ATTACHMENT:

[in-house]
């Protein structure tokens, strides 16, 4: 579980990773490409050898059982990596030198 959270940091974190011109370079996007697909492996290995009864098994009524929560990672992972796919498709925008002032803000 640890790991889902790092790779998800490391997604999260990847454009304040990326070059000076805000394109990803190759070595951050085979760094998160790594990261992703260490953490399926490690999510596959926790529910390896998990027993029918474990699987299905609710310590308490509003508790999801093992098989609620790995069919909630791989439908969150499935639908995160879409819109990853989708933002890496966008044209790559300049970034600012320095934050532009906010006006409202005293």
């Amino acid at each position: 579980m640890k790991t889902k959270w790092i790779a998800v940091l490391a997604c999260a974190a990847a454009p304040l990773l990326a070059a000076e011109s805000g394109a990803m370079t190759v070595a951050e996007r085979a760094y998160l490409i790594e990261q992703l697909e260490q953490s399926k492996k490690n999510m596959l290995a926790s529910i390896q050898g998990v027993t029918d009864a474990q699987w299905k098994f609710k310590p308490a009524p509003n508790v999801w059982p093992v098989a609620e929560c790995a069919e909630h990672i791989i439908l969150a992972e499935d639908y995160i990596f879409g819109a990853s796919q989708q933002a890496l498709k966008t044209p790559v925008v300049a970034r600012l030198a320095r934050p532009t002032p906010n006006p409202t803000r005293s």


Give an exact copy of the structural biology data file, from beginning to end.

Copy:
[in-house]
């Protein structure tokens, strides 16, 4: 579980990773490409050898059982990596030198 959270940091974190011109370079996007697909492996290995009864098994009524929560990672992972796919498709925008002032803000 640890790991889902790092790779998800490391997604999260990847454009304040990326070059000076805000394109990803190759070595951050085979760094998160790594990261992703260490953490399926490690999510596959926790529910390896998990027993029918474990699987299905609710310590308490509003508790999801093992098989609620790995069919909630791989439908969150499935639908995160879409819109990853989708933002890496966008044209790559300049970034600012320095934050532009906010006006409202005293």
């Amino acid at each position: 579980m640890k790991t889902k959270w790092i790779a998800v940091l490391a997604c999260a974190a990847a454009p304040l990773l990326a070059a000076e011109s805000g394109a990803m370079t190759v070595a951050e996007r085979a760094y998160l490409i790594e990261q992703l697909e260490q953490s399926k492996k490690n999510m596959l290995a926790s529910i390896q050898g998990v027993t029918d009864a474990q699987w299905k098994f609710k310590p308490a009524p509003n508790v999801w059982p093992v098989a609620e929560c790995a069919e909630h990672i791989i439908l969150a992972e499935d639908y995160i990596f879409g819109a990853s796919q989708q933002a890496l498709k966008t044209p790559v925008v300049a970034r600012l030198a320095r934050p532009t002032p906010n006006p409202t803000r005293s």